Tuesday, September 22, 2009

Relationships between Science, Humanism & Art Production in 15th Century

An emphasis on education and on expanding knowledge began to be explored during the end of the 14th century and the beginning of the 15th century. This exploration was known as humanism. The humanists did not limit their education to only writing; but also science, medicine and engineering. Leonardo de Vinci is a perfect example of the “Renaissance man.” He was an expert in many fields including: art, architecture, geology, aerodynamics, hydraulics, botany, and military science.
There is a great relationship between science, humanism and the artistic production. Artists started to study the human body at this time; which is where science is connected to art. Humanists began to paint and sculpt nude people and depicting motion within the artwork. Much of their artwork would also tell a story within it; such as Tribute Money by Masaccio. The dome of the Florence Cathedral, which was design and constructed by Filippo Brunelleschi, is a perfect example of the growth of architecture. By looking at much of the architecture you can see the humanistic characteristics within its design. Perspective was fascinating to many artists at this time; such as Castagno’s Last Supper and Mantegna’s Saint James Led to Martyrdom. All of these aspects of art are related to one another because this is what enabled the artists to explore beyond what they were used to. Humanism broke them away from the church and allowed artists to study the science of human anatomy and paint a nude woman or man. Humanism allowed artists to learn the mathematics of architecture and perspective and illustrate this is their work.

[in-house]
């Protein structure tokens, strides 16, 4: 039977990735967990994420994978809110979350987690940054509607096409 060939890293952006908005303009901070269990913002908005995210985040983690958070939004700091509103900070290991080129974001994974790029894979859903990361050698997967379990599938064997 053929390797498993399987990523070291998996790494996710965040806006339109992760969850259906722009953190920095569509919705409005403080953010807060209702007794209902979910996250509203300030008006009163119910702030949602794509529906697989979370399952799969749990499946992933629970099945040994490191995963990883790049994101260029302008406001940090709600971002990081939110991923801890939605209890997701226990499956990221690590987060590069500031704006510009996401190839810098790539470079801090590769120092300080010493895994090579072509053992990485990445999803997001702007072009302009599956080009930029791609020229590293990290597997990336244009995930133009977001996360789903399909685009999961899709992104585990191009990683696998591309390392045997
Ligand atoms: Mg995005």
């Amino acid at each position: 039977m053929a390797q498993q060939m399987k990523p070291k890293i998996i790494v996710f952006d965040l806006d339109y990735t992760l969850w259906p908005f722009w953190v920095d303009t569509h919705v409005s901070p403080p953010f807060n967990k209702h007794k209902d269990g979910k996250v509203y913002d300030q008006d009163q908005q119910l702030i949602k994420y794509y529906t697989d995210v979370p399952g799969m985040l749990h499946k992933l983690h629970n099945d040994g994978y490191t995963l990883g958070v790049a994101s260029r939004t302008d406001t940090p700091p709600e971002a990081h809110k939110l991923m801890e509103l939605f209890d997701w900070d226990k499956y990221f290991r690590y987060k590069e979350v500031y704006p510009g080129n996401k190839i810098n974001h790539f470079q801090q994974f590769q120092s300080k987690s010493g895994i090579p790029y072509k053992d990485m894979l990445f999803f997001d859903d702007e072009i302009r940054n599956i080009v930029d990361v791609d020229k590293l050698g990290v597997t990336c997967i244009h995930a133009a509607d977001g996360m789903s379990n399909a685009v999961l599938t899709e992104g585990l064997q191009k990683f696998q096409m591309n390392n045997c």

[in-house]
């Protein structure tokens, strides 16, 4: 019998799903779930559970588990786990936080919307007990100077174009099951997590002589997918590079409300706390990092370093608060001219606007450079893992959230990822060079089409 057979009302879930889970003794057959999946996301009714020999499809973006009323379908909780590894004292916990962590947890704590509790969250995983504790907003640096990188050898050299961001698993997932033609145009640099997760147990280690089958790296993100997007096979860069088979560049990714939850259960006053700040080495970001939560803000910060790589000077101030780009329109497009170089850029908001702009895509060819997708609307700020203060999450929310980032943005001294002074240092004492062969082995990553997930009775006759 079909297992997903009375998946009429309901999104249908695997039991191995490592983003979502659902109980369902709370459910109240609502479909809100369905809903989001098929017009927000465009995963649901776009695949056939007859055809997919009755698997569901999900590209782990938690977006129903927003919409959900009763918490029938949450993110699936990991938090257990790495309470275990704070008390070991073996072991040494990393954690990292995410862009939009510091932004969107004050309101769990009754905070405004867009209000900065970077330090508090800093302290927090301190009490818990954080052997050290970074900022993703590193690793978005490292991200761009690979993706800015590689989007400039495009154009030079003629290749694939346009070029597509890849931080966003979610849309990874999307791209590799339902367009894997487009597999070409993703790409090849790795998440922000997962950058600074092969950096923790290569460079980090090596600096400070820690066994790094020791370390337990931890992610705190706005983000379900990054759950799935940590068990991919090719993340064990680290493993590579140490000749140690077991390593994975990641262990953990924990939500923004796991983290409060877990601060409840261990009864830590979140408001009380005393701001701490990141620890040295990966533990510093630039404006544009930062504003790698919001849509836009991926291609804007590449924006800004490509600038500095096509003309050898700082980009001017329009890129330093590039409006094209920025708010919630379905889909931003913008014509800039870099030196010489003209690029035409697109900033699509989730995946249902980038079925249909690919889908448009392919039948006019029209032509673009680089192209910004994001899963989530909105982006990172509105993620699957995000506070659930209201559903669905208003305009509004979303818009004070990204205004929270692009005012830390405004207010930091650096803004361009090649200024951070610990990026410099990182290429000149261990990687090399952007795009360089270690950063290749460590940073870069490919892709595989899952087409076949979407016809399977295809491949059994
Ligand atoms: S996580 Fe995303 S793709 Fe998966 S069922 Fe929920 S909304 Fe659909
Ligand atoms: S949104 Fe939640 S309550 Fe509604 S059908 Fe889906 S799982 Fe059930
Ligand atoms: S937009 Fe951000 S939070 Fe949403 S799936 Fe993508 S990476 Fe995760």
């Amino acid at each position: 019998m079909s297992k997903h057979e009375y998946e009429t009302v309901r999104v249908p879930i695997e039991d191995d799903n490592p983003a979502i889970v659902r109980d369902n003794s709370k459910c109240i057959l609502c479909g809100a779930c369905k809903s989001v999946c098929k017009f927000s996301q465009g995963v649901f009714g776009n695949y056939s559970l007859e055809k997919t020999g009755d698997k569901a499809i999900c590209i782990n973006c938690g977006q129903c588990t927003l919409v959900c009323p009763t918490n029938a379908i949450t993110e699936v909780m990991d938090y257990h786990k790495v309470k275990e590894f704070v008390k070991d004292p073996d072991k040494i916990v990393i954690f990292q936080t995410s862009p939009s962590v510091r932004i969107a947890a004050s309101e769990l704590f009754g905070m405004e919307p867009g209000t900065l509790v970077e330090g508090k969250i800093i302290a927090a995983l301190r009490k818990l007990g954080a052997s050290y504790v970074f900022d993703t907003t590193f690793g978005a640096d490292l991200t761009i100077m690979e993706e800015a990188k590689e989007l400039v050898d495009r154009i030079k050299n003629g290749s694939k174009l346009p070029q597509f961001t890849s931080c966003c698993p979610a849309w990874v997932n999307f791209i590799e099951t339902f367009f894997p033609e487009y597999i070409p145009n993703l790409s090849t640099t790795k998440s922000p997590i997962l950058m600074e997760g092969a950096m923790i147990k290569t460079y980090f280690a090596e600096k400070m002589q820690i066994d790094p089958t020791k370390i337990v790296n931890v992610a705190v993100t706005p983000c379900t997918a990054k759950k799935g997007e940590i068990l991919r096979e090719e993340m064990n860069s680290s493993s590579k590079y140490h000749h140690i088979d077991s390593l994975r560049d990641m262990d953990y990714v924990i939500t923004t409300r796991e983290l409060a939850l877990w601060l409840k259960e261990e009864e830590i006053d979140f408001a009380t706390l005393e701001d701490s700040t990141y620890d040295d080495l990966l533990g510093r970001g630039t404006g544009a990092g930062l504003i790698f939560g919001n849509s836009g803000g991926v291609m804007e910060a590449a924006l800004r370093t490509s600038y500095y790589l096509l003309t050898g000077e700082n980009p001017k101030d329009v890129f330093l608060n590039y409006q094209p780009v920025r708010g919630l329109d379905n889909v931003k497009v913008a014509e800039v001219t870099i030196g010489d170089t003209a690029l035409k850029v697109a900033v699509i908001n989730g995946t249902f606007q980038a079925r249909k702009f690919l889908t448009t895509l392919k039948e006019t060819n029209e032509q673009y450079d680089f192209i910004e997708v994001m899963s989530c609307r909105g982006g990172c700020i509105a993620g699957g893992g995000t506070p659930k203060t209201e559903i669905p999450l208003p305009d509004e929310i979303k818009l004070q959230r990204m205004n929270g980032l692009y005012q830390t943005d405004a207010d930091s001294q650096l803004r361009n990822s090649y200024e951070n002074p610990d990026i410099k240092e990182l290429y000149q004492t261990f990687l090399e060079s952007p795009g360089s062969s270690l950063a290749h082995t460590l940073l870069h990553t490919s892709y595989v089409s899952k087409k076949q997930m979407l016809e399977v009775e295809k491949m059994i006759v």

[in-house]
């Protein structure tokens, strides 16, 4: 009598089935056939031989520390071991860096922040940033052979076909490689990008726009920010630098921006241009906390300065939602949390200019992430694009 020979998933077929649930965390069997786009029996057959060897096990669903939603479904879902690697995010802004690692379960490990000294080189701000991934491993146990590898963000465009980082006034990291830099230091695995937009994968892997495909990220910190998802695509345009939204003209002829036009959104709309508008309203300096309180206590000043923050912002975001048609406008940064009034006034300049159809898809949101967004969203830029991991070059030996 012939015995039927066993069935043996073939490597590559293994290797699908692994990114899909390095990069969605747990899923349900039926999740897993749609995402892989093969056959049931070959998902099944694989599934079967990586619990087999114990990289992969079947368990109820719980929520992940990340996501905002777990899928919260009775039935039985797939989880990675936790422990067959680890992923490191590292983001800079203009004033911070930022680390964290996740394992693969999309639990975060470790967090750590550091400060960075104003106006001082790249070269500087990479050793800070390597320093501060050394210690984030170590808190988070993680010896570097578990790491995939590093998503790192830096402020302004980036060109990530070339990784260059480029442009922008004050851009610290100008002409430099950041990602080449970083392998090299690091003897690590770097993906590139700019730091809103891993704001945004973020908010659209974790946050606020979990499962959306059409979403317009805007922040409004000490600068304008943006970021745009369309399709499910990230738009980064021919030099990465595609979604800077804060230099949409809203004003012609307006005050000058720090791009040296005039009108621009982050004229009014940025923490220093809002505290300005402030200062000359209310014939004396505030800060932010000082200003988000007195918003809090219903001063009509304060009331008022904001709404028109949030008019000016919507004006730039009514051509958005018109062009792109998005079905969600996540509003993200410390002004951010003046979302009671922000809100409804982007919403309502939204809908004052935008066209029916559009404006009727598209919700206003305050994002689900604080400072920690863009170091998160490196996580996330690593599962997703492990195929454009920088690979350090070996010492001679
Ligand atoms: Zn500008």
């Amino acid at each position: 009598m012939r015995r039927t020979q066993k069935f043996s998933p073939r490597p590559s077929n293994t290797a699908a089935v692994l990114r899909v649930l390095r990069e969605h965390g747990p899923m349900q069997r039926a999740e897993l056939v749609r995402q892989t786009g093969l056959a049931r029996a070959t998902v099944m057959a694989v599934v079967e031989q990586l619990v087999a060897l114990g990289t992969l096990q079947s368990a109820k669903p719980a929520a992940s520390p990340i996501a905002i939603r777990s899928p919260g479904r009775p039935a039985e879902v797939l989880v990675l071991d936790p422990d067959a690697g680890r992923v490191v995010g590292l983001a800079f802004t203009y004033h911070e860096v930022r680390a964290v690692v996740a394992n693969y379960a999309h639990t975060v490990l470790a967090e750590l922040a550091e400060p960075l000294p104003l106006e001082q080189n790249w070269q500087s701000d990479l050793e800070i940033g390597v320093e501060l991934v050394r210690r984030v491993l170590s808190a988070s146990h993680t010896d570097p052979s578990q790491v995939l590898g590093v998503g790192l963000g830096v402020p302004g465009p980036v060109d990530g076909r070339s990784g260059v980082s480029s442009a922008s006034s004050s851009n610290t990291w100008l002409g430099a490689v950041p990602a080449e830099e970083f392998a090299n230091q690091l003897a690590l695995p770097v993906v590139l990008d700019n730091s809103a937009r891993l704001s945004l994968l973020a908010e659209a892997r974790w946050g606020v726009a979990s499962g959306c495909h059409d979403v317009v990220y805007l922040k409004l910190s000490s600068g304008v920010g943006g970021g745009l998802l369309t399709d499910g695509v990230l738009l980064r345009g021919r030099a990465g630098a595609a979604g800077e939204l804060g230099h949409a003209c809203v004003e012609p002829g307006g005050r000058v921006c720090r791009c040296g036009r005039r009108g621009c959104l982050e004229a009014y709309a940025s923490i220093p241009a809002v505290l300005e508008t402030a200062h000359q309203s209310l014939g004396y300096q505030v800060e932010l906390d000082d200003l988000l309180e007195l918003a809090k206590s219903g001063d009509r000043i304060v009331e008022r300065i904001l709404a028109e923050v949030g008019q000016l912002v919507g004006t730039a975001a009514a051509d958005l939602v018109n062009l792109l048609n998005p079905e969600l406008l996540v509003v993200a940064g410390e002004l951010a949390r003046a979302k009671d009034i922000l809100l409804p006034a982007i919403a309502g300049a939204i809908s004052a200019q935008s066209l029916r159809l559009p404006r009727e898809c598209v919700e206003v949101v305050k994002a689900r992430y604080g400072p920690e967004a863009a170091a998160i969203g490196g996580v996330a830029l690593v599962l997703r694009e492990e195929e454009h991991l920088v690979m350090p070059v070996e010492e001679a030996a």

I believe there is this exact relationship in much of our art today. Something like the camera is a great example, because this allows us to capture the realism in each photograph. An artist today is able to depict and produce their emotion, movement, discoveries and style in their own way. There is no right or wrong way of doing things; thanks to the artist in the 15th century breaking those boundaries.

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